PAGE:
Bill Siksay NDP Burnaby—Douglas, BC

Madam Speaker, anyone who has had the experience of getting to know a gay or lesbian couple or gay or lesbian family would know the obvious answer to that question.

The values that are expressed in our relationships are no different than the values expressed in the relationships of heterosexual couples. The values that our children learn in our families are no different than the values that the children learn in the families headed by heterosexual couples. Anyone who has had any experience of that will understand that is true.

The question in some ways is unfortunate because it denies the reality of the commitments that we make to each other, of the love that we express, and of the care we have for our children and their upbringing.

I was raised in a family with heterosexual parents and I learned values from my parents and from their parents, my grandparents. Those are the values that I take forward into my life as an adult. Those are the values that I take into my relationship with my partner. I think it is very consistent. The couples who are bringing forward the question of marriage are people who strongly share the values of marriage as they have been raised with it in this society.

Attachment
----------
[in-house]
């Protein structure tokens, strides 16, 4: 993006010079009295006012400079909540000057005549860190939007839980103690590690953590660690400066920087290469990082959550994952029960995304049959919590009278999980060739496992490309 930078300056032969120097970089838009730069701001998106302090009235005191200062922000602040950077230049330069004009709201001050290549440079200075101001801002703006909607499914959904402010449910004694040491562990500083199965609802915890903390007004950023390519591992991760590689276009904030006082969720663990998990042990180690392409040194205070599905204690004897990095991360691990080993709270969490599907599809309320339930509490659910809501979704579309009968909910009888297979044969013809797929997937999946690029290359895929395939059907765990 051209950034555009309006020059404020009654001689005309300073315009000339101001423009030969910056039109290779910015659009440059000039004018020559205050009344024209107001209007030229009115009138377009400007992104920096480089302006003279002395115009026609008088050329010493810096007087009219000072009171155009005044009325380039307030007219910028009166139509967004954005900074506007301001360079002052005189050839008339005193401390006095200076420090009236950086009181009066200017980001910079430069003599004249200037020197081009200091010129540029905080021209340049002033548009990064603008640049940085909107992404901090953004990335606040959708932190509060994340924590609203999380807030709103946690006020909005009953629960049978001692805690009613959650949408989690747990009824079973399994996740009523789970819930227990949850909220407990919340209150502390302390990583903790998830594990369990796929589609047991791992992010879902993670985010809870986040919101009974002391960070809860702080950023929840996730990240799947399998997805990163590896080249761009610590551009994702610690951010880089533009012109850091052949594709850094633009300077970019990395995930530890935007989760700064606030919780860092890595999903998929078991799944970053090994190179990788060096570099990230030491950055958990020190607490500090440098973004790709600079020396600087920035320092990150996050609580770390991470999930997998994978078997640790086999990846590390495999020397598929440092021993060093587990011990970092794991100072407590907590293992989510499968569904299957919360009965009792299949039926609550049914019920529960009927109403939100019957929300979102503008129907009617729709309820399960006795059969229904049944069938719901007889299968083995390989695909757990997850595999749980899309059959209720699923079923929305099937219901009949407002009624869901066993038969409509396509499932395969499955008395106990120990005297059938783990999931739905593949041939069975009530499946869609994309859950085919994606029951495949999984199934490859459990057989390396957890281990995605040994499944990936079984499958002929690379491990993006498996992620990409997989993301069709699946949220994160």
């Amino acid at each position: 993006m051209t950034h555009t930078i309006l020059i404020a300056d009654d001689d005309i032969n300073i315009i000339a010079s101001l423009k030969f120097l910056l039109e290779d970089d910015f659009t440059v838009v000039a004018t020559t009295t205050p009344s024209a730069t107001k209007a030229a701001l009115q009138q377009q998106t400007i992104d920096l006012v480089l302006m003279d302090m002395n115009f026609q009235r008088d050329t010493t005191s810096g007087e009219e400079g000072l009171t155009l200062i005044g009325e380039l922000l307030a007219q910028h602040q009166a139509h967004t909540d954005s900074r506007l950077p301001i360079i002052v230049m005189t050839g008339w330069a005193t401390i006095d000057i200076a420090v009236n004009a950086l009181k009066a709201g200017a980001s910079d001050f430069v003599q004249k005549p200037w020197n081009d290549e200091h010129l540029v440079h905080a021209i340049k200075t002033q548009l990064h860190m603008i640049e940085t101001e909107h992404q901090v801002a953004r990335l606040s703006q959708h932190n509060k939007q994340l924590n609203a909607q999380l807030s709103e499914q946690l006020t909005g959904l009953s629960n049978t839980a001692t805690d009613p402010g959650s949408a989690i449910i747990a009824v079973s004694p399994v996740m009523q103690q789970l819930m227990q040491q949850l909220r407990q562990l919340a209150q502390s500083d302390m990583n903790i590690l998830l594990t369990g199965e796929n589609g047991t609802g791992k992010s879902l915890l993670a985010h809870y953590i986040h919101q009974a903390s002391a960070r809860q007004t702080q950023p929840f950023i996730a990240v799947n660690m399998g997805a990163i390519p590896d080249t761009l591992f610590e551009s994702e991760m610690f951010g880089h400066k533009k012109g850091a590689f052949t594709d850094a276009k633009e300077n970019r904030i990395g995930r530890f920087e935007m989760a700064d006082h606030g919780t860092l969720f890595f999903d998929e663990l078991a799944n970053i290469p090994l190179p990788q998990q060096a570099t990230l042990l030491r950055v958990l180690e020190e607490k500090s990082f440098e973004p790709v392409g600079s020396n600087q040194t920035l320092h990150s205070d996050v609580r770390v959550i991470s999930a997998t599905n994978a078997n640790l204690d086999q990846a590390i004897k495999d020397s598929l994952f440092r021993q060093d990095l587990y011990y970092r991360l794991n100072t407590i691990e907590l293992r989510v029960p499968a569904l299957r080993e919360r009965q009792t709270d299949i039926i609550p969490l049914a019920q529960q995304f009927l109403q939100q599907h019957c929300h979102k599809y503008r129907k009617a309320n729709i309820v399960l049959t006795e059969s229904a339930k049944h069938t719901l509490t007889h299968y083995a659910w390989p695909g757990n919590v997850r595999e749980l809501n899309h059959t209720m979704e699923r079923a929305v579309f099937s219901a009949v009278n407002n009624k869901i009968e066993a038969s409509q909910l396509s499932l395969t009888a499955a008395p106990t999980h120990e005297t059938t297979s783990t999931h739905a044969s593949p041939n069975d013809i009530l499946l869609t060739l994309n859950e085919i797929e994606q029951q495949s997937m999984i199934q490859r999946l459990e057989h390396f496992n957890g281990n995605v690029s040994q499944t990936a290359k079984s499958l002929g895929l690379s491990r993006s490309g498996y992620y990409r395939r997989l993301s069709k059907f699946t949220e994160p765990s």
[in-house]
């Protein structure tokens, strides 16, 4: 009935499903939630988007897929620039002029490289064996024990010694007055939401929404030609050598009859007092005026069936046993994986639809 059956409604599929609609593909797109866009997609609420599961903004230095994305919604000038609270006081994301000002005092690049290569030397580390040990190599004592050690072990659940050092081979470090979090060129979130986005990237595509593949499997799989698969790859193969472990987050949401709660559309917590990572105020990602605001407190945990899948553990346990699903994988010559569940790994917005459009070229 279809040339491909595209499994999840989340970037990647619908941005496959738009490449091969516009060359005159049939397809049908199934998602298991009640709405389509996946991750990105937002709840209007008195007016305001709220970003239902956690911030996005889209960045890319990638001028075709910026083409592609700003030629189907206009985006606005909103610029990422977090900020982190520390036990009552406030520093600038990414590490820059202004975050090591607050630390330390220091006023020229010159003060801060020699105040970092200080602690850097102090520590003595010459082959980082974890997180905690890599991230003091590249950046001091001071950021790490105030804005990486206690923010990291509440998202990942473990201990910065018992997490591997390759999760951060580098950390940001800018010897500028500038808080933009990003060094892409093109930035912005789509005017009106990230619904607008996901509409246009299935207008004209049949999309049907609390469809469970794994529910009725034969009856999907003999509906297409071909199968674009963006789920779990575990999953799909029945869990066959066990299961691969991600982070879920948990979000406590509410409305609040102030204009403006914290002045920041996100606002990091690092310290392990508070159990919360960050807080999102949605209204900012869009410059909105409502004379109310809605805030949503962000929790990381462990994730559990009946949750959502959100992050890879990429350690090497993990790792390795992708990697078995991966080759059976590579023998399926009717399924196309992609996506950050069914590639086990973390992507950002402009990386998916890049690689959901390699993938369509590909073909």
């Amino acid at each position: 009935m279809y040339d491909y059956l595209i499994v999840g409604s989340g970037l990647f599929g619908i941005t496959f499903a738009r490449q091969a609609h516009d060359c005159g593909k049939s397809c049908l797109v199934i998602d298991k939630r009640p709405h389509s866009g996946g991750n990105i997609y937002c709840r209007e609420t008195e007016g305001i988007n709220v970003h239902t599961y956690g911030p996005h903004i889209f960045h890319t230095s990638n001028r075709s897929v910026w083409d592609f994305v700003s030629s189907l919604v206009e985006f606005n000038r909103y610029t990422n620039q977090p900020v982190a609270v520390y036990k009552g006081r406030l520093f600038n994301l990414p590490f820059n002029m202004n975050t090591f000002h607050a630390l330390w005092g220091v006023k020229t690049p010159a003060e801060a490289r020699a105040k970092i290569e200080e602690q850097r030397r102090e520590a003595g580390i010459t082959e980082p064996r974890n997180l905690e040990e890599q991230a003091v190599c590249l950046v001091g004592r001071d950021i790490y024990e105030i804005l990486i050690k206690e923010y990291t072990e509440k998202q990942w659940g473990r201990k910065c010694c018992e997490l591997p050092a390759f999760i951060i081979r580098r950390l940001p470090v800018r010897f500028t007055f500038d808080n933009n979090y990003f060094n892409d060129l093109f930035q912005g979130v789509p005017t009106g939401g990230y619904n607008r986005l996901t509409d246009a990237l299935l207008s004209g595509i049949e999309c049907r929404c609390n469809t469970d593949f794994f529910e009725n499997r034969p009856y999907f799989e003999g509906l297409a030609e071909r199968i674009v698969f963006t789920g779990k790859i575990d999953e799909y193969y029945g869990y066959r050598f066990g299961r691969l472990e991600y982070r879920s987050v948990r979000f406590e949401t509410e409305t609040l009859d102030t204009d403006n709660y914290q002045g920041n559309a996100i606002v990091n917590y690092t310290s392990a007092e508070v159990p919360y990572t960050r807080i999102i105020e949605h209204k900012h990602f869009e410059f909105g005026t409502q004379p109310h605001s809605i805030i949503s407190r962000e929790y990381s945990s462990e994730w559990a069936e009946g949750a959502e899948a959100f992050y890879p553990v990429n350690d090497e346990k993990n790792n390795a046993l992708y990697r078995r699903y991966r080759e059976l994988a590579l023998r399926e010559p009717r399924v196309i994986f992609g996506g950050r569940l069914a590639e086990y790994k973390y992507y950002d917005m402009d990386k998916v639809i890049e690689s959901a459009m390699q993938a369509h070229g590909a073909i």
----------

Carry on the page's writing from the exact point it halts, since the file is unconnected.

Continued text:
This is not a challenge to the meaning of marriage, to the values of marriage, to the obligations of marriage, or to the responsibilities of marriage. In this society where, in many ways, marriage is under threat from marriage breakdown and that kind of thing and not because it is gay and lesbian people whose marriages are breaking down. These are people who are willing to champion that institution and say that it is an institution that still has value, promise and possibility. They are the ones who are taking it into the future and who are strengthening marriage as we speak today.